Human cases of RVF confirmed

Monday, March 15, 2010

Pretoria - At least 21 human cases of River Valley Fever (RVF) including two deaths have been confirmed in Free State.

As of 15 March 2010, the Department of Health confirmed a total of 22 human cases of RVF including one in Northern Cape.

The cases include farmers, veterinarians and farm workers, who had direct contact with RVF-infected livestock or linked to farms with confirmed RVF animal cases.

Deputy Minister for Health, Dr Molefi Sefularo, on Monday said while there is no specific treatment, the majority of people who are exposed to the disease have a good chance to recover completely.

He advised people to avoid contact with the tissues of infected animals, refrain from drinking unpasteurised milk and prevent mosquito bites to avoid becoming infected.

"Farmers and veterinarians should wear protective clothing when handling sick animals or their tissues," Sefularo said, noting that there is no routine vaccine available for humans.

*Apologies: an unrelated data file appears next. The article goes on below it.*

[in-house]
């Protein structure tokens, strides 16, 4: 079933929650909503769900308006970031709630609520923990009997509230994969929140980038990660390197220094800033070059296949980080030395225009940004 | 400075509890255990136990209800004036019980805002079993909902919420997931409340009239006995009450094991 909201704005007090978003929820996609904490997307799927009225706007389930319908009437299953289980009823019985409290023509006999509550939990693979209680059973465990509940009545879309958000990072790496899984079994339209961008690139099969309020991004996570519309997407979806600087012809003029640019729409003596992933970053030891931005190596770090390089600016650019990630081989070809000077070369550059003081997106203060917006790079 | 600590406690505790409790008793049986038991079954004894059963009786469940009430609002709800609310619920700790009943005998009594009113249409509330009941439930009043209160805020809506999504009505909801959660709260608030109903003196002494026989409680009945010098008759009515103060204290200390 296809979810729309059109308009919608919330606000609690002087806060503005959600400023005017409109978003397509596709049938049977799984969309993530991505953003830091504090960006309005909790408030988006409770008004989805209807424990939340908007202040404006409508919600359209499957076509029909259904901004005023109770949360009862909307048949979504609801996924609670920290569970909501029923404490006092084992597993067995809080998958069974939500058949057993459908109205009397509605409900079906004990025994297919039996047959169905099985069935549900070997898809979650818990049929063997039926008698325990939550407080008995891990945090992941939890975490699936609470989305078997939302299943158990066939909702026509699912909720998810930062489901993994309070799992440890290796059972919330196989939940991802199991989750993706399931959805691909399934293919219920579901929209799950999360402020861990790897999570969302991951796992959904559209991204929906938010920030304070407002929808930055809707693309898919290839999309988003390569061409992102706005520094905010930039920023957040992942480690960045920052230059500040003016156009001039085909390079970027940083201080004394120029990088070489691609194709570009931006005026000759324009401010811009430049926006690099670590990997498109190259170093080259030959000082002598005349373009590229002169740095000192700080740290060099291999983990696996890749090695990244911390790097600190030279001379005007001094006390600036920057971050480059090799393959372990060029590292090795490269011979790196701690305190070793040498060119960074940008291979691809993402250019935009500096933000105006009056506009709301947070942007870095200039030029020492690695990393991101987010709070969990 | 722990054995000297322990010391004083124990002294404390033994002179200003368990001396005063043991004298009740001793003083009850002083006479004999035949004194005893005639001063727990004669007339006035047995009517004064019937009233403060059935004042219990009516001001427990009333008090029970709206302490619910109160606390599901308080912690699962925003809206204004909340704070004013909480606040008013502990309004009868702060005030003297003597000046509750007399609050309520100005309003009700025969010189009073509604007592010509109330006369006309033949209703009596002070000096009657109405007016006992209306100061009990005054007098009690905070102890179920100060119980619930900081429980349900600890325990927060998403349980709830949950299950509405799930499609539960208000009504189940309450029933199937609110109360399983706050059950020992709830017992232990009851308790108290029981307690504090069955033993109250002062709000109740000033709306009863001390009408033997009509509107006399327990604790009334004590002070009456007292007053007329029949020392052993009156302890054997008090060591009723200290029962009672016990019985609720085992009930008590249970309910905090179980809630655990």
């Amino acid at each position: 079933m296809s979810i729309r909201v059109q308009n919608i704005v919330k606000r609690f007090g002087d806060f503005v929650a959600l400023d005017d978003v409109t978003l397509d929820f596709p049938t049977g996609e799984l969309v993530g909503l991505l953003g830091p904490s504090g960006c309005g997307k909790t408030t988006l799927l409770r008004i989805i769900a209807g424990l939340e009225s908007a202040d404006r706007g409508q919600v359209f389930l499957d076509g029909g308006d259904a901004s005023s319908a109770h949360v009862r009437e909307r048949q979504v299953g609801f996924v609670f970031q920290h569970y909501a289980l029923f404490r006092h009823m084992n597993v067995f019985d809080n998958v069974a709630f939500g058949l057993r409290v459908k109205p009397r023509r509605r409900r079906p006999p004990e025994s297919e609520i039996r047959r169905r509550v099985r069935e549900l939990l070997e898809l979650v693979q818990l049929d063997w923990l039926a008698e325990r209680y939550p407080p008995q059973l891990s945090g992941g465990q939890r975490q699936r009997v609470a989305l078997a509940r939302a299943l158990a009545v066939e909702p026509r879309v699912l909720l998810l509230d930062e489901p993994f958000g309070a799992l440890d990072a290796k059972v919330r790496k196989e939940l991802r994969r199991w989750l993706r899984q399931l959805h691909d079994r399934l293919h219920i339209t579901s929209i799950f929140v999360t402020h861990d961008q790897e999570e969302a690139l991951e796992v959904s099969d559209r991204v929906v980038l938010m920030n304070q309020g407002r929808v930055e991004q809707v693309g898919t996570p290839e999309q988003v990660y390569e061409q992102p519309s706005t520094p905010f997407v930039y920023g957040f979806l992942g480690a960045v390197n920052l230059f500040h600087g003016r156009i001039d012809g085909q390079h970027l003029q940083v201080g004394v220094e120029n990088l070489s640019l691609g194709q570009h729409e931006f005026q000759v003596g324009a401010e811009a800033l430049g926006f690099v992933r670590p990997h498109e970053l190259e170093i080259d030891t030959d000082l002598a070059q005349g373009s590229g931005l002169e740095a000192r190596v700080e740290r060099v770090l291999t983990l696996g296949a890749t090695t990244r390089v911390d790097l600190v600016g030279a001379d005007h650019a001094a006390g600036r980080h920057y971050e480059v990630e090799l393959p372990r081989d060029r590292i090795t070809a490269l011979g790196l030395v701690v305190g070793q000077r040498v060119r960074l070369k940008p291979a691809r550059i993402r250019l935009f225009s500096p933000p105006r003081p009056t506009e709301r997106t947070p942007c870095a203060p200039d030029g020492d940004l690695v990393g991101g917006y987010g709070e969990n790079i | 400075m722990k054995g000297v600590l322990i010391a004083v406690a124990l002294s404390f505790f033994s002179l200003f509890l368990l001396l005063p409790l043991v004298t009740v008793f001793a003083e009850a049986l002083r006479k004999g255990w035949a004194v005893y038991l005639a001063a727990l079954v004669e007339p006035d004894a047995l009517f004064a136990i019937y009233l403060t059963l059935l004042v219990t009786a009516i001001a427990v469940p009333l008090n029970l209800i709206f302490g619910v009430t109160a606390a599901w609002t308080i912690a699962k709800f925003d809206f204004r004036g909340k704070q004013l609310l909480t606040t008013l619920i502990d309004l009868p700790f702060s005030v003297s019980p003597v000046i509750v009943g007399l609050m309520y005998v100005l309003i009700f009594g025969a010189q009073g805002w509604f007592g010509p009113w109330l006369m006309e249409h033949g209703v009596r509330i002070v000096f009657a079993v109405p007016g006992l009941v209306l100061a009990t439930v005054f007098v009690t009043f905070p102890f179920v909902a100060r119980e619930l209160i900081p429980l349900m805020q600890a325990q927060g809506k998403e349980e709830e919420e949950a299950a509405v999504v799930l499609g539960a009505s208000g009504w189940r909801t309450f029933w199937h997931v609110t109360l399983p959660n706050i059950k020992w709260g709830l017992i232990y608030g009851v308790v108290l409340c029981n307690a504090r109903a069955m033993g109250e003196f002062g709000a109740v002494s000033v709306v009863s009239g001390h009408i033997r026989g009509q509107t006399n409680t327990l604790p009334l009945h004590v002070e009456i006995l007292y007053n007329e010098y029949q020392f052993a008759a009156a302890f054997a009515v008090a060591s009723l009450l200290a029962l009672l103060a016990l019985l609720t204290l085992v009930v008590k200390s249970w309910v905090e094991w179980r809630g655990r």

He further warned that an ongoing outbreak of RVF affecting sheep, goats and cattle on farms is also spreading within the Free State, Eastern Cape and Northern Cape Provinces.

RVF is transmitted by mosquitoes and causes unplanned termination of gestation and deaths of young livestock.

Key symptoms of RVF in humans include sudden onset of flu-like fever and/or muscle pain. Some patients develop neck stiffness, sensitivity to light, loss of appetite and vomiting. The symptoms usually last from four to seven days.

Severe symptoms of RVF in humans include vision disturbances, intense headache, loss of memory, hallucinations, confusion, disorientation, vertigo, convulsions, lethargy and coma and
Haemorrhagic Fever

People living in the affected areas are encouraged to seek medical attention health facilities, should they experience any of the above symptoms.